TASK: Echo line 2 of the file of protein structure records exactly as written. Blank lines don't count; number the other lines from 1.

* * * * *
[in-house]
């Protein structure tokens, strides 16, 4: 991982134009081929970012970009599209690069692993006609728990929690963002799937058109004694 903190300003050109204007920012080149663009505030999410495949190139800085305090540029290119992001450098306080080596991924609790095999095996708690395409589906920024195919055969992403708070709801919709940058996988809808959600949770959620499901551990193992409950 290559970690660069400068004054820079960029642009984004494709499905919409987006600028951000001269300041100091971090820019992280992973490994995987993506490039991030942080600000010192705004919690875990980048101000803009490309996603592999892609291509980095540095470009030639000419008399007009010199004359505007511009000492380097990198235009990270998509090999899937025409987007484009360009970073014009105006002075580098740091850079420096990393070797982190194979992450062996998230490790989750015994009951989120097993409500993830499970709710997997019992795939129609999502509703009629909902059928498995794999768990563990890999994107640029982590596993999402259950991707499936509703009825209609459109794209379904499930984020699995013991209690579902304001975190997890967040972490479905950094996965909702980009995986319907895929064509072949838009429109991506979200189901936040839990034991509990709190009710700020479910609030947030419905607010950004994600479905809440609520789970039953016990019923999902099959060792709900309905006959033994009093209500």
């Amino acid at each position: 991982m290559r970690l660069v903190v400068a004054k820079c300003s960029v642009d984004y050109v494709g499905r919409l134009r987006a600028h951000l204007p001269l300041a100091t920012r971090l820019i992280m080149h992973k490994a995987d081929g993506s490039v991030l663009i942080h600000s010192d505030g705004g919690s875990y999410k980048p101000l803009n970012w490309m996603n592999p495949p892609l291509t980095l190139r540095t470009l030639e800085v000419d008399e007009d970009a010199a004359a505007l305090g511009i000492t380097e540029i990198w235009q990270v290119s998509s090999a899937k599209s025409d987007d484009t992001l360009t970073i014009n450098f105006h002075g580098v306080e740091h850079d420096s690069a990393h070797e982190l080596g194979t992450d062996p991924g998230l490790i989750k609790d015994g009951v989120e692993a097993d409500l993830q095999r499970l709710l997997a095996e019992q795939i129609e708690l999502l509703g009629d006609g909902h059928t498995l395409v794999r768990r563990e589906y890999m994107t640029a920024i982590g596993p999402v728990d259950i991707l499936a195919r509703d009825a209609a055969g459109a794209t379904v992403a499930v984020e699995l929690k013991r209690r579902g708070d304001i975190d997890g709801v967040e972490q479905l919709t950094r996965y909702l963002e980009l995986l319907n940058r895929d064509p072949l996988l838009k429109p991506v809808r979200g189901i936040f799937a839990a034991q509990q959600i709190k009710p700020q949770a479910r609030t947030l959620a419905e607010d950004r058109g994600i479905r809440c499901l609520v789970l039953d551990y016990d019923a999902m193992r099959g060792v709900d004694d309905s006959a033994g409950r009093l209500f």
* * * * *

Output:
């Protein structure tokens, strides 16, 4: 991982134009081929970012970009599209690069692993006609728990929690963002799937058109004694 903190300003050109204007920012080149663009505030999410495949190139800085305090540029290119992001450098306080080596991924609790095999095996708690395409589906920024195919055969992403708070709801919709940058996988809808959600949770959620499901551990193992409950 290559970690660069400068004054820079960029642009984004494709499905919409987006600028951000001269300041100091971090820019992280992973490994995987993506490039991030942080600000010192705004919690875990980048101000803009490309996603592999892609291509980095540095470009030639000419008399007009010199004359505007511009000492380097990198235009990270998509090999899937025409987007484009360009970073014009105006002075580098740091850079420096990393070797982190194979992450062996998230490790989750015994009951989120097993409500993830499970709710997997019992795939129609999502509703009629909902059928498995794999768990563990890999994107640029982590596993999402259950991707499936509703009825209609459109794209379904499930984020699995013991209690579902304001975190997890967040972490479905950094996965909702980009995986319907895929064509072949838009429109991506979200189901936040839990034991509990709190009710700020479910609030947030419905607010950004994600479905809440609520789970039953016990019923999902099959060792709900309905006959033994009093209500």